TEC STRATEGIC PLAN 2018- 2021 OPEN THIS LINK
The current 3-year strategic plan (July 2018 – June 2021) is the second plan falling under the long- term strategic objectives identified back in 2015; as such, it can be regarded as a ‘rolling-forward’ plan, building upon the accomplishments of the 1st strategic plan.
In order to develop the plan, those responsible for each strategic objective were required to follow a four-step approach:
- Evaluation of past performance, focussing on achievements at expected output and outcome levels.
This analysis should result in a critical reflection of performance, assessing relevance of focal areas, identifying root causes of challenges faced and setting implications for the next strategic plan;
· Identification of emerging issues, i.e. issues (internal/external) which have emerged since the last strategic plan that need to be taken into consideration. These emerging issues may be related to (new) strategic priorities, or may affect strategies/approaches of already established priorities.
· Collection of opinions and needs from major stakeholders, in particular from Dioceses but also from members of the directorate’s governance committees. Since the Dioceses are the direct target group of most of our interventions, it is crucial to ascertain that our strategic priorities correspond to their needs.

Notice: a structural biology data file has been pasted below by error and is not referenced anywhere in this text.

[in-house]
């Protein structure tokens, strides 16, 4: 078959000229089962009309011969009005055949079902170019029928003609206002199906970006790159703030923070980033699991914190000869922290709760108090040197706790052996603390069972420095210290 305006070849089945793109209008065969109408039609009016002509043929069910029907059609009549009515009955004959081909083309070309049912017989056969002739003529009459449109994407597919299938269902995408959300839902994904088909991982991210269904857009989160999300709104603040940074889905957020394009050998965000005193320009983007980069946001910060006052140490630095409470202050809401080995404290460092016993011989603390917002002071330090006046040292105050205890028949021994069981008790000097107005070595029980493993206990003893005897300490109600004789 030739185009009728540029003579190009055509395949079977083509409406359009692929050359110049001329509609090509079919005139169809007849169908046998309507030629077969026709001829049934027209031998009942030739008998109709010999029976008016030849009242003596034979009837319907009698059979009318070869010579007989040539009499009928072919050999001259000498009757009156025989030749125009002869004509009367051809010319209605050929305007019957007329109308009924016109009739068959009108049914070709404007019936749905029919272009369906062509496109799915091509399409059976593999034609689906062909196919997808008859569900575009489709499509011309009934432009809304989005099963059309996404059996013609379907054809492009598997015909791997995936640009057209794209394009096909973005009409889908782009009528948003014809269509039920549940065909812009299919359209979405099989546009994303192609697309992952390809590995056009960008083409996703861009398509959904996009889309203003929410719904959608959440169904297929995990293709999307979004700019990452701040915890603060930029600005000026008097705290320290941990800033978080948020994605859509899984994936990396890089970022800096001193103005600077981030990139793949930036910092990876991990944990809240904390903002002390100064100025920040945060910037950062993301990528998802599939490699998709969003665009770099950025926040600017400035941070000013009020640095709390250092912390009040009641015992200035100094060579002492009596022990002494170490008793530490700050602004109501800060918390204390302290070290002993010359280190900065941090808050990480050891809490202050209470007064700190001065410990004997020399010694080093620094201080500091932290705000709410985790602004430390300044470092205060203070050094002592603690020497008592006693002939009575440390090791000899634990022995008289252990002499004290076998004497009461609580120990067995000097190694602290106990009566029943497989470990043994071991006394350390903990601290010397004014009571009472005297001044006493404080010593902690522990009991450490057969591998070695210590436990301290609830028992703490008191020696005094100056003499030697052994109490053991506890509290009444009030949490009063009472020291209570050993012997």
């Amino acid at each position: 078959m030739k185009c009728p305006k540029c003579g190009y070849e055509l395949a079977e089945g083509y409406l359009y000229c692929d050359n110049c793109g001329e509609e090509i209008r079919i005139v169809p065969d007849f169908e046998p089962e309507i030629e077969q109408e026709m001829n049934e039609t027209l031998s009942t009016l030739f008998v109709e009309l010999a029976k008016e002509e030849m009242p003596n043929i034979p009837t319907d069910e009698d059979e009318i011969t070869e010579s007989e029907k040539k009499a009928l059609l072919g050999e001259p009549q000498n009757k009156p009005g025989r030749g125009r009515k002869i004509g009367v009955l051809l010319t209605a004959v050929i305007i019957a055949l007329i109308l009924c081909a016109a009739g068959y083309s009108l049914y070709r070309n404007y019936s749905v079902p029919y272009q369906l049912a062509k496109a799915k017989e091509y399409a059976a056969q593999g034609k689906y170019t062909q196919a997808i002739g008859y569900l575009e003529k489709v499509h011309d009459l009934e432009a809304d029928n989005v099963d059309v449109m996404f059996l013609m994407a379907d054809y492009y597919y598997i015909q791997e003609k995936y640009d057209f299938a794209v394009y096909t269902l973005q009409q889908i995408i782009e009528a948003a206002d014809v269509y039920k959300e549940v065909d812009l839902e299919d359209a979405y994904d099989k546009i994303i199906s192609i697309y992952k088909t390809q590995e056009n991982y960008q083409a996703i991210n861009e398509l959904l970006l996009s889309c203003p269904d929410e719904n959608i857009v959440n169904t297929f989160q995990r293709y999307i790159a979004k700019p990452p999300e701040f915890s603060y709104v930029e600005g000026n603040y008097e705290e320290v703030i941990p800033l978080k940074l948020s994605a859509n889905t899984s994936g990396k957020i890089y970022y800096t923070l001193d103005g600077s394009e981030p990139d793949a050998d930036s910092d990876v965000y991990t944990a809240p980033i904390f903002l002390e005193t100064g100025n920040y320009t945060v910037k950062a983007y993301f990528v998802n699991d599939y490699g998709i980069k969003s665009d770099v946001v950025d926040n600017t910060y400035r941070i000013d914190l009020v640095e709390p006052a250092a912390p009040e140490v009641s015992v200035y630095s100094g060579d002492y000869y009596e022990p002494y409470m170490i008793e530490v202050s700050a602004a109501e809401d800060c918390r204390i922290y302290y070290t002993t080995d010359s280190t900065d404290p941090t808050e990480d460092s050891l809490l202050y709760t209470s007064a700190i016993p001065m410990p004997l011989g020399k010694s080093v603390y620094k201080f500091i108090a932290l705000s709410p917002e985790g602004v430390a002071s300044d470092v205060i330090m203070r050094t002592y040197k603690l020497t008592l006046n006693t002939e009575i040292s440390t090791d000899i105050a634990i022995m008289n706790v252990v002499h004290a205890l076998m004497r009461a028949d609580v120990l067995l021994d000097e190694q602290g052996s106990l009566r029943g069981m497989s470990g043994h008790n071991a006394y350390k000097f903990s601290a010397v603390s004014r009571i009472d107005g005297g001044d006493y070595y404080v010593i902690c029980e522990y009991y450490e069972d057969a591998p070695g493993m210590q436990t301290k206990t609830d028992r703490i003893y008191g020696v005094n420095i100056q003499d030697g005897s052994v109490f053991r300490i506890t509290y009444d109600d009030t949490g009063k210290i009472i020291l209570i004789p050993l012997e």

· Analysis of strengths and weaknesses (internal), and opportunities and threats (external). The SWOT analysis will help us to develop realistic plans that duly consider our implementation capacity and resources – building on our strengths, addressing our weaknesses, making use of external opportunities (e.g. of our development partners) and mitigating external threats. The SWOT analysis was carried out strategic objective level, to capture the specificity of each directorate / department.
The above steps were carried out in the period March – May 2018, and the outcomes were used to develop the underlying draft 3-year strategic framework. During the above process, the Secretariat realized that most of the Secretariat staff had not owned the previous strategic plan. In other words, the plan had not become a working document in their day-to-day fulfilment of their respective responsibilities. In addition, the Secretariat underwent significant restructuring over the past two years, and most senior staff members were replaced and/or newly appointed; priority was given to “cleaning ship”within their respective Directives / departments, and insufficient time remained for pursuing strategic priorities, as set-out in the 2015-2018 strategic plan. As a result, most interventions could not or only partially be implemented, and have been “rolled forward” in the current plan. For successful implementation, it is crucial that all staff are aware of this strategic framework, and understand their roles and responsibilities within; and that a monitoring framework is put into operation to ensure that expected results and outcomes are realised.